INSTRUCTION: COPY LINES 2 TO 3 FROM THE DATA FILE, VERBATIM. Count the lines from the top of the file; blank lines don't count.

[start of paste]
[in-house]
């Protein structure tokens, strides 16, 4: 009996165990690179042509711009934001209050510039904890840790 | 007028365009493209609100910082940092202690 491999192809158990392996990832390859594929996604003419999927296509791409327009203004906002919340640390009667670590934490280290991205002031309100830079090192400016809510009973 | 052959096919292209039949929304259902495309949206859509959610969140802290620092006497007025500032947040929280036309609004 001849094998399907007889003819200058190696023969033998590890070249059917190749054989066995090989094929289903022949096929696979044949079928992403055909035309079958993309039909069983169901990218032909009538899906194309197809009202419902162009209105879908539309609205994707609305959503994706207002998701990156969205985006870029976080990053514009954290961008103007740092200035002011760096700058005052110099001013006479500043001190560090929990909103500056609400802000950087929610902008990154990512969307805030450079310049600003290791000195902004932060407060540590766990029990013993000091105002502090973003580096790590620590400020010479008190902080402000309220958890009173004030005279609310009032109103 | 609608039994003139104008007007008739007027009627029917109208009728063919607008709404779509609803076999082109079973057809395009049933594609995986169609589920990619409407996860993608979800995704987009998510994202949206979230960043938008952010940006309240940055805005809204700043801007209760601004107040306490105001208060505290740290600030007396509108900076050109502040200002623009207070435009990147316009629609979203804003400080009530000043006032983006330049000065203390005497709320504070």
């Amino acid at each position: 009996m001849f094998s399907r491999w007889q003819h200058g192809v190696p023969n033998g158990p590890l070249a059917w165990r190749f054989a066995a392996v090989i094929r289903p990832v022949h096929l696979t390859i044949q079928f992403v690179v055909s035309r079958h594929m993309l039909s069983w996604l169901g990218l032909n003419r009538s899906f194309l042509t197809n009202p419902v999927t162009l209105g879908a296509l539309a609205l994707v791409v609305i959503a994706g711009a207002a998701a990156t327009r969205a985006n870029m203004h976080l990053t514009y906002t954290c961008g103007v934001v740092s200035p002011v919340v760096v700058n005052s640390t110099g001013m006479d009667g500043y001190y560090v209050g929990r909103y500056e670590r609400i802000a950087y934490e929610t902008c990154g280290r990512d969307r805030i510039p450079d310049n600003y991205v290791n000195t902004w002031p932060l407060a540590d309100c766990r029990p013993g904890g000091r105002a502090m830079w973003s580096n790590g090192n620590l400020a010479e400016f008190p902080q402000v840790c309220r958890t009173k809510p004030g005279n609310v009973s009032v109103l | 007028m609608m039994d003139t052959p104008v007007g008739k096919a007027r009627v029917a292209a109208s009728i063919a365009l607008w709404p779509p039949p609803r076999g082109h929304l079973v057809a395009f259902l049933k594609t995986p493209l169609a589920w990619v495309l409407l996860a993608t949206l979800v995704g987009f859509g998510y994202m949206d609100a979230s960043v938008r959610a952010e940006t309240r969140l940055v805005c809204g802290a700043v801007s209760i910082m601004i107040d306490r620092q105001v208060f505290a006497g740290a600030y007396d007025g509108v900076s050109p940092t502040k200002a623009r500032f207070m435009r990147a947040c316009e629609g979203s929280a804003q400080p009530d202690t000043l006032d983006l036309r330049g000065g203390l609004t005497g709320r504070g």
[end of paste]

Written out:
């Protein structure tokens, strides 16, 4: 009996165990690179042509711009934001209050510039904890840790 | 007028365009493209609100910082940092202690 491999192809158990392996990832390859594929996604003419999927296509791409327009203004906002919340640390009667670590934490280290991205002031309100830079090192400016809510009973 | 052959096919292209039949929304259902495309949206859509959610969140802290620092006497007025500032947040929280036309609004 001849094998399907007889003819200058190696023969033998590890070249059917190749054989066995090989094929289903022949096929696979044949079928992403055909035309079958993309039909069983169901990218032909009538899906194309197809009202419902162009209105879908539309609205994707609305959503994706207002998701990156969205985006870029976080990053514009954290961008103007740092200035002011760096700058005052110099001013006479500043001190560090929990909103500056609400802000950087929610902008990154990512969307805030450079310049600003290791000195902004932060407060540590766990029990013993000091105002502090973003580096790590620590400020010479008190902080402000309220958890009173004030005279609310009032109103 | 609608039994003139104008007007008739007027009627029917109208009728063919607008709404779509609803076999082109079973057809395009049933594609995986169609589920990619409407996860993608979800995704987009998510994202949206979230960043938008952010940006309240940055805005809204700043801007209760601004107040306490105001208060505290740290600030007396509108900076050109502040200002623009207070435009990147316009629609979203804003400080009530000043006032983006330049000065203390005497709320504070």
């Amino acid at each position: 009996m001849f094998s399907r491999w007889q003819h200058g192809v190696p023969n033998g158990p590890l070249a059917w165990r190749f054989a066995a392996v090989i094929r289903p990832v022949h096929l696979t390859i044949q079928f992403v690179v055909s035309r079958h594929m993309l039909s069983w996604l169901g990218l032909n003419r009538s899906f194309l042509t197809n009202p419902v999927t162009l209105g879908a296509l539309a609205l994707v791409v609305i959503a994706g711009a207002a998701a990156t327009r969205a985006n870029m203004h976080l990053t514009y906002t954290c961008g103007v934001v740092s200035p002011v919340v760096v700058n005052s640390t110099g001013m006479d009667g500043y001190y560090v209050g929990r909103y500056e670590r609400i802000a950087y934490e929610t902008c990154g280290r990512d969307r805030i510039p450079d310049n600003y991205v290791n000195t902004w002031p932060l407060a540590d309100c766990r029990p013993g904890g000091r105002a502090m830079w973003s580096n790590g090192n620590l400020a010479e400016f008190p902080q402000v840790c309220r958890t009173k809510p004030g005279n609310v009973s009032v109103l | 007028m609608m039994d003139t052959p104008v007007g008739k096919a007027r009627v029917a292209a109208s009728i063919a365009l607008w709404p779509p039949p609803r076999g082109h929304l079973v057809a395009f259902l049933k594609t995986p493209l169609a589920w990619v495309l409407l996860a993608t949206l979800v995704g987009f859509g998510y994202m949206d609100a979230s960043v938008r959610a952010e940006t309240r969140l940055v805005c809204g802290a700043v801007s209760i910082m601004i107040d306490r620092q105001v208060f505290a006497g740290a600030y007396d007025g509108v900076s050109p940092t502040k200002a623009r500032f207070m435009r990147a947040c316009e629609g979203s929280a804003q400080p009530d202690t000043l006032d983006l036309r330049g000065g203390l609004t005497g709320r504070g």